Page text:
1. Rosenberg, Karen
  2. Mechatie, Elizabeth


According to this study:


* The Visual Association Test could improve the predictive value of the Mini-Mental State Examination in screening older patients for dementia.



Article Content

The Mini-Mental State Examination (MMSE) is commonly used by clinicians to screen patients for cognitive impairment, but its sensitivity for detecting early cognitive impairment is less than ideal. To determine whether the Visual Association Test (VAT), an easy-to-administer test of associative memory, could bolster the predictive value of the MMSE, investigators in the Netherlands analyzed data from patients ages 70 to 78 years who were cognitively healthy at baseline. Of the 2,648 evaluated, 157 (5.9%) were later diagnosed with dementia (median, 6.7 years).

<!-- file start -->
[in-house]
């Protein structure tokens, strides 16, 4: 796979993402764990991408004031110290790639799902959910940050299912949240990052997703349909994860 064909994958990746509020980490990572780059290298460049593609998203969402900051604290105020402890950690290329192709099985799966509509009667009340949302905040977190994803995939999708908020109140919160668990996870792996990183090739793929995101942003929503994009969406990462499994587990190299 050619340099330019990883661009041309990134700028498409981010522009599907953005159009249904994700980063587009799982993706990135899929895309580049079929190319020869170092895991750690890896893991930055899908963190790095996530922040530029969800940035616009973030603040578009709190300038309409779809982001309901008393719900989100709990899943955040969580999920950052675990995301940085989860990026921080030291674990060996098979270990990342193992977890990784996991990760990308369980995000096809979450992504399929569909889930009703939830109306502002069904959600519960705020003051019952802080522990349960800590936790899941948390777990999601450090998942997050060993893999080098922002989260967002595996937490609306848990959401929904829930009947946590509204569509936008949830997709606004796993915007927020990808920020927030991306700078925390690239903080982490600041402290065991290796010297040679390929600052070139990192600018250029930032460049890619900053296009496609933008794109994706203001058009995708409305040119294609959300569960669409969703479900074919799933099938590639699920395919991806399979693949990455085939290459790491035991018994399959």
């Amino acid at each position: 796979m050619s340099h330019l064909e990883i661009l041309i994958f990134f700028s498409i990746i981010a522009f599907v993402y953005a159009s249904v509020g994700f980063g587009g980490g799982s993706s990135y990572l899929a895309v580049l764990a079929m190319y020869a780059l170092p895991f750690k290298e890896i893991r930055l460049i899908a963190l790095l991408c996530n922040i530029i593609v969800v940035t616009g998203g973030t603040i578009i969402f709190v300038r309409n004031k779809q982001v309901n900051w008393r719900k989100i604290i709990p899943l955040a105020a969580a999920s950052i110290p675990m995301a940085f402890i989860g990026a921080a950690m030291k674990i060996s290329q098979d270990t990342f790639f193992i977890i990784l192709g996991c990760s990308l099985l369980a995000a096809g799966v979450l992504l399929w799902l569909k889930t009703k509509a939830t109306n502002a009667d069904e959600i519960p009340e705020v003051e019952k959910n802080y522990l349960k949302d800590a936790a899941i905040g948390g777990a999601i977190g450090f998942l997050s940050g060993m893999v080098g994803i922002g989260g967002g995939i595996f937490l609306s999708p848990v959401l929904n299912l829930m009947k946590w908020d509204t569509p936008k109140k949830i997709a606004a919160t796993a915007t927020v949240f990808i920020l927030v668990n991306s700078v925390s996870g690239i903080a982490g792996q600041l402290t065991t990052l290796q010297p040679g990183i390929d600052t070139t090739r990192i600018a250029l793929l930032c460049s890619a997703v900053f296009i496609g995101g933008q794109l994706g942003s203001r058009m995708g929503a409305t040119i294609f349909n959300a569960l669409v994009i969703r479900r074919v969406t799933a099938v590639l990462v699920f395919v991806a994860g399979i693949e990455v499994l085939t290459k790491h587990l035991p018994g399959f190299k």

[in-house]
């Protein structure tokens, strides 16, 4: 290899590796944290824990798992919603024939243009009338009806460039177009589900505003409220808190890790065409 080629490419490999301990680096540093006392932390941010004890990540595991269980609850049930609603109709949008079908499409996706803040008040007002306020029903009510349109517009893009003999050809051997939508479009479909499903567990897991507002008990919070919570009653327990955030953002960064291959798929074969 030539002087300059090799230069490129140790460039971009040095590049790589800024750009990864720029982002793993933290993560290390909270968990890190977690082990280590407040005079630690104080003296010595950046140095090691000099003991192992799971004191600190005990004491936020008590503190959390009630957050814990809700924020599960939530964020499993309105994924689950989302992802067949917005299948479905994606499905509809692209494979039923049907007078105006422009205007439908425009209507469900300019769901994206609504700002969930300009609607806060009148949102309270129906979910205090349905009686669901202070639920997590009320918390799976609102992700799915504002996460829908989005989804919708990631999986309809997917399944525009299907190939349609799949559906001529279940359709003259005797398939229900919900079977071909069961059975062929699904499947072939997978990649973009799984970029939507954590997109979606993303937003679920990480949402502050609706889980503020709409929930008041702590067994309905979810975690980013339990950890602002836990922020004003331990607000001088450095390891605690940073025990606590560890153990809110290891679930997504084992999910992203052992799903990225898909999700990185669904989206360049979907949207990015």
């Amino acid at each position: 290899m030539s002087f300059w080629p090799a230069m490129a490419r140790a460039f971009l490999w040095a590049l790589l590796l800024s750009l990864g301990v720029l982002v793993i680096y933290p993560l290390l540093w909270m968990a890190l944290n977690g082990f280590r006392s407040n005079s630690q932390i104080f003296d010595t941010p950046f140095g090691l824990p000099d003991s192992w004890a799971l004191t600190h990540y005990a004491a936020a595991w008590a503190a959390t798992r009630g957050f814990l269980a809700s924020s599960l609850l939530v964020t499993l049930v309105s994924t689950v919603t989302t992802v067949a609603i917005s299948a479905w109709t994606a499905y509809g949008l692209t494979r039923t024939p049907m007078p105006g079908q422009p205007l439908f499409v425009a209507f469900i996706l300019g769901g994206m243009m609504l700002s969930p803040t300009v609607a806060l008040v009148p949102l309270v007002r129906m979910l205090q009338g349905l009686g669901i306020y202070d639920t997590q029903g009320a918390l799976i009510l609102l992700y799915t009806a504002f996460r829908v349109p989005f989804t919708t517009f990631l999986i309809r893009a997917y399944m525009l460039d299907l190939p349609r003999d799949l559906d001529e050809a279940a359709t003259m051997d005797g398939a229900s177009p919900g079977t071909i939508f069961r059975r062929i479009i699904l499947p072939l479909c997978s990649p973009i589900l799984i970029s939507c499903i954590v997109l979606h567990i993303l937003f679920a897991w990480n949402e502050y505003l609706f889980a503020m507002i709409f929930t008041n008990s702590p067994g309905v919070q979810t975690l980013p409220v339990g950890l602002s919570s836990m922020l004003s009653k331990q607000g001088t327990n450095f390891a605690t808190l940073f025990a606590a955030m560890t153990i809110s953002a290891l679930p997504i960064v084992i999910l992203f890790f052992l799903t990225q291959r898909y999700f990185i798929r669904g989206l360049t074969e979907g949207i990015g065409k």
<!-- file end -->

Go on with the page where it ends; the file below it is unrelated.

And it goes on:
The risk of dementia was higher among those who had had at least a two-point drop in the MMSE score at two years (odds ratio [OR], 3.55) and among those with an imperfect VAT score at that time (OR, 3.28). But when a two-point drop in the MMSE score was combined with an imperfect VAT score, the OR rose to 9.66. Having an imperfect VAT score markedly improved the predictive value of a two- or three-point drop in the MMSE, from 10.1% to 14.4% and from 20.8% to 29.3%, respectively. Among those with a one-point drop in the MMSE (which, used alone, has uncertain significance), an imperfect VAT score was associated with a twofold greater risk of dementia, indicating that using the VAT in older adults with a minor drop in the MMSE can help identify those at increased risk for dementia, who will need further attention, the authors write.-EM




Jongstra S, et al. Ann Fam Med 2018;16(3):206-10.